Biomarkers of periodontitis are sorely needed to intervene early in the course of the disease. Periodontitis causes little, if any, discomfort at its initial stages thereby allowing the clinical diagnosis not until alveolar bone loss has already commenced or materialized (Gursoy et al., 2011). Over the past decade, research on salivary diagnostics received attention by virtue of an easy sample access and low cost, while the search for biomarkers broadened in scope to characterize both the human host and resident bacteria using systems science and omics technology (e.g., genomics and/or proteomics) approaches (Cuevas-Córdoba and Santiago-García, 2014; Gürsoy et al., 2014).

It is now widely accepted that periodontitis is a consequence of complex host-environment and biological pathway interactions, rather than a product of a single gene or protein (Hajishengallis and Sahingur, 2014). Network modeling by systems biology-based approaches is increasingly employed as versatile effective tools to unravel the pathogenesis of periodontal disease by integration of multi-omics data (Zhu et al., 2007; Zeidán-Chuliá et al., 2013, 2014a; Gürsoy et al., 2014). Moreover, by studying the topological network properties within an interactome, one might identify nodes (e.g., genes/proteins) with a biologically critical position (bottlenecks) in the overall network architecture and thus putative early disease biomarkers and drug targets. In general, the word “bottleneck” refers to nodes with high betweenness values, indicating that those nodes are central points that control the communication between other nodes within the network. These nodes are “between” highly interconnected subgraph clusters and by removing them, the network could be divided (Yu et al., 2007).

In previous studies, we reported the deregulated expression of apoptosis and MMP-REDOX/NO-related genes in periodontitis samples when compared to those of healthy controls (Zeidán-Chuliá et al., 2013, 2014a). Most common histological findings in early periodontitis are related to neutrophil migration and activation and weakened wound healing in resident cells (Biasi et al., 1999). Neutrophils are one main source of tissue degrading MMPs, while oxidative stress-induced apoptosis of resident cells (gingival epithelia and fibroblasts) is one main outcome of increased bacterial invasion and decreased tissue regeneration (Nussbaum and Shapira, 2011). Therefore, our aims for the present study were (1) to simultaneously analyze these two initial pathways of periodontal inflammation (MMP-REDOX/NO and apoptosis) by systems biology, and (2) to define their functional interconnections as putative biomarkers of early periodontitis.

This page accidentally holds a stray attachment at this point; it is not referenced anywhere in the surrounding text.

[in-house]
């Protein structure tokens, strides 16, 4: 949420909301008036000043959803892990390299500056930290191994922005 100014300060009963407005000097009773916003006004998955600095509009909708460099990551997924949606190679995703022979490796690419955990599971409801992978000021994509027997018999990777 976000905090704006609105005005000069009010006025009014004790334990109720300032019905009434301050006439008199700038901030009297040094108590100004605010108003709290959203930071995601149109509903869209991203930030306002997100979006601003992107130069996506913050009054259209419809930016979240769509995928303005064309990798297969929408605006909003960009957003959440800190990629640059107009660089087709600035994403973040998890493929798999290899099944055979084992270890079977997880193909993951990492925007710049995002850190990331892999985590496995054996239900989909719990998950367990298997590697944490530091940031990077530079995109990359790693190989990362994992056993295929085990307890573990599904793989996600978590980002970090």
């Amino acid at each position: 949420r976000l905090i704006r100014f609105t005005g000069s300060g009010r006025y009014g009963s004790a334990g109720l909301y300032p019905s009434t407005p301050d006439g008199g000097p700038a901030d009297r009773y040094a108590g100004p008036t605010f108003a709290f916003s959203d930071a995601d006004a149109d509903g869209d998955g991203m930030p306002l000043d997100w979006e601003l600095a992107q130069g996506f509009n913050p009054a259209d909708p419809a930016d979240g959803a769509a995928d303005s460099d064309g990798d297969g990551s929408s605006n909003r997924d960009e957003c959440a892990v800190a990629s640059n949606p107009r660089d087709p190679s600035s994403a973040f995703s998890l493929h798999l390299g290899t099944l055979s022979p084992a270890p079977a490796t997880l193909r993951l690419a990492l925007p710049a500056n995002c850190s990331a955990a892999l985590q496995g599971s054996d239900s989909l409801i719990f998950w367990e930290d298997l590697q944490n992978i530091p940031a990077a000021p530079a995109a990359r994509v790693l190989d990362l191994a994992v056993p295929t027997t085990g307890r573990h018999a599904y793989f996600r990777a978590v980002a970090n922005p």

Materials and Methods

Interaction Network Development, Analysis of Topological Network Properties and Landscape Visualization of Centrality Values

The “BIOMARK” interactome was developed by using the STRING 10 database (http://string-db.org/; Szklarczyk et al., 2011, 2015) with “Experiments” and “Databases” as input options and a confidence score of 0.400. STRING is a search tool for the retrieval of interacting genes/proteins extracted from diverse curate and public databases with information on direct and indirect functional associations/interactions. Interactions are derived from different sources (1) primary databases, (2) manually-curated databases, (3) Medline abstracts and a large collection of full-text articles, (4) algorithms and co-expression analysis using genomic information, and (5) interactions observed in one organism that are systematically transferred to others via pre-computed orthology relations (Szklarczyk et al., 2015).

As a starting point, we selected two published in silico network models to get the list of genes/proteins that would be part of the interactome (Figure 1): the “MRN” model with MMP and REDOX/NO-related genes/proteins (Zeidán-Chuliá et al., 2013) and the “APOP” model with apoptosis-related genes/proteins (Zeidán-Chuliá et al., 2014a). The criteria to select these models (subnetworks) were based on biological processes typically altered in periodontitis, such as (1) increased production and activity of MMPs by host cells, (2) increased NO production and NOS activity by human oral neutrophils, (3) oxidative stress, as well as (4) increased apoptosis and tissue destruction induced by periodontal pathogens. In silico integration of the two subnetworks onto one interactome would characterize above-mentioned biological processes at the molecular level for the search of potential biomarkers of periodontitis. Thereafter, a Venn diagram was constructed by using the freely available software system R (http://www.r-project.org; Gentleman et al., 2004) in order to visualize the grade of molecular relation (common genes/proteins) between the “MRN” and “APOP” subnetworks. The genes/proteins that integrated the “BIOMARK” interactome were identified by using the Human Genome Organization (HUGO) Gene Symbol (Wain et al., 2004) and Ensembl protein ID (Birney et al., 2006). The selected list (Supplementary Table 1) was applied into the STRING database and the links (interaction strength) between two different nodes (genes/proteins) were saved in data files and handled by utilizing the Cytoscape open source software platform. Cytoscape is used for visualizing complex networks and integrating these with any type of attribute data (Smoot et al., 2011). The original Cys file of “BIOMARK” model is additionally provided as Supplementary Material (Supplementary Data Sheet 1). Topological network properties (Yu et al., 2007) such as closeness, stress, degree or connectivity, and betweenness centralities (Supplementary Table 2) were also analyzed by using the NetworkAnalyzer plugin from the Cytoscape software. Values of centralities above one standard deviation (+1 SD) of the mean were selected to identify potential candidate host-derived biomarker/s.